Criminal Conspiracy - intent and proving intent.pdf - College of William Mary Law School William Mary Law School Scholarship Repository Faculty

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College of William & Mary Law School William & Mary Law School Scholarship Repository Faculty Publications Faculty and Deans 1976 Criminal Conspiracy: The State of Mind Crime - Intent, Proving Intent, Anti-Federal Intent Paul Marcus William & Mary Law School , [email protected] Copyright c 1976 by the authors. This article is brought to you by the William & Mary Law School Scholarship Repository. Repository Citation Marcus, Paul, "Criminal Conspiracy: The State of Mind Crime - Intent, Proving Intent, Anti-Federal Intent" (1976). Faculty Publications. Paper 557.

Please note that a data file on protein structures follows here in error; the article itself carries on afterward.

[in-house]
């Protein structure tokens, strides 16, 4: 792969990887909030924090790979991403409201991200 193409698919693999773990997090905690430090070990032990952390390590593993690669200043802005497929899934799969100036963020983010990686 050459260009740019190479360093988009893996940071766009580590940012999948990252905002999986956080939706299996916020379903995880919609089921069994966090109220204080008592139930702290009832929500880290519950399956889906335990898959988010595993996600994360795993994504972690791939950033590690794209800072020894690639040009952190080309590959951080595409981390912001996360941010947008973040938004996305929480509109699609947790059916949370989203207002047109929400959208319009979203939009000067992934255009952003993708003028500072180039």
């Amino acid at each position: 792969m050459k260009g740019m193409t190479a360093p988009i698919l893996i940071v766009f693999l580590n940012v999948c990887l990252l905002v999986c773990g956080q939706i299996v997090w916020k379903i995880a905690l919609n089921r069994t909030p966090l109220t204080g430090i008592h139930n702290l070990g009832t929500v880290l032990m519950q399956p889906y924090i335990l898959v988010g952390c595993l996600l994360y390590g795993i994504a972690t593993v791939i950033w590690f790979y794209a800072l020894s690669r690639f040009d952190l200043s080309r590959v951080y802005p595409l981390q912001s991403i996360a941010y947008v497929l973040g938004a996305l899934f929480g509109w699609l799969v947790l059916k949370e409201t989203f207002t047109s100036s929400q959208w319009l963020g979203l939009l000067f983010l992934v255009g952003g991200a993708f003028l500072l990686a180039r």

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CRIMINAL CONSPIRACY: THE STATE OF MIND CRIME-INTENT, PROVING INTENT, AND ANTI-FEDERAL INTENTt Paul Marcus* I. INTRODUCTION The crime of conspiracy, unlike other substantive or inchoate crimes, deals almost exclusively with the state of mind of the defendant. Although a person may simply contemplate committing a crime without violating the law, the contemplation becomes unlawful if the same criminal thought is incorporated in an agreement. The state of mind element of conspiracy, however, is not concerned entirely with this agreement. As Dean Harno properly remarked 35 years ago, "The conspiracy consists not merely in the agreement of two or more but in their intention." 1 That is, in their agreement the parties not only must understand that they are uniting to commit a crime, but they also must desire to complete that crime as the result of their combination. Criminal conspiracy, therefore, involves two distinct states of mind. The first state of mind prompts the conspirators to reach an agreement; the second relates to the crime that is the object of the agreement. Because the crime of conspiracy is "so predominately mental in compos- ition,"2 many of the significant issues which arise in conspiracy cases revolve around this dual state of mind requirement. These issues include defining the states of mind, estabUshing the existence of the states of mind from certain sorts of conduct, and identifying the particu- lar states of mind required for federal convictions. This article will discuss these issues in detail providing an analysis which draws heavily from prosecutions in which the problem arose. The approach here is theoretical and pragmatic, for conspiracy, with its contradictory and © 1976 by Paul Marcus. t The author currently is pursuing a broad study of the crime of conspiracy under a grant from the National Science Foundation and a supplemental grant from the University of Illinois Program in Law and Society. This study, to be published later this year, deals in detail with the basic con- cept of conspiratorial agreement and current prosecutorial practices. * Assistant Professor of Law, University of Illinois. A.B. 1968, J.D. 1971, University of California Los Angeles.
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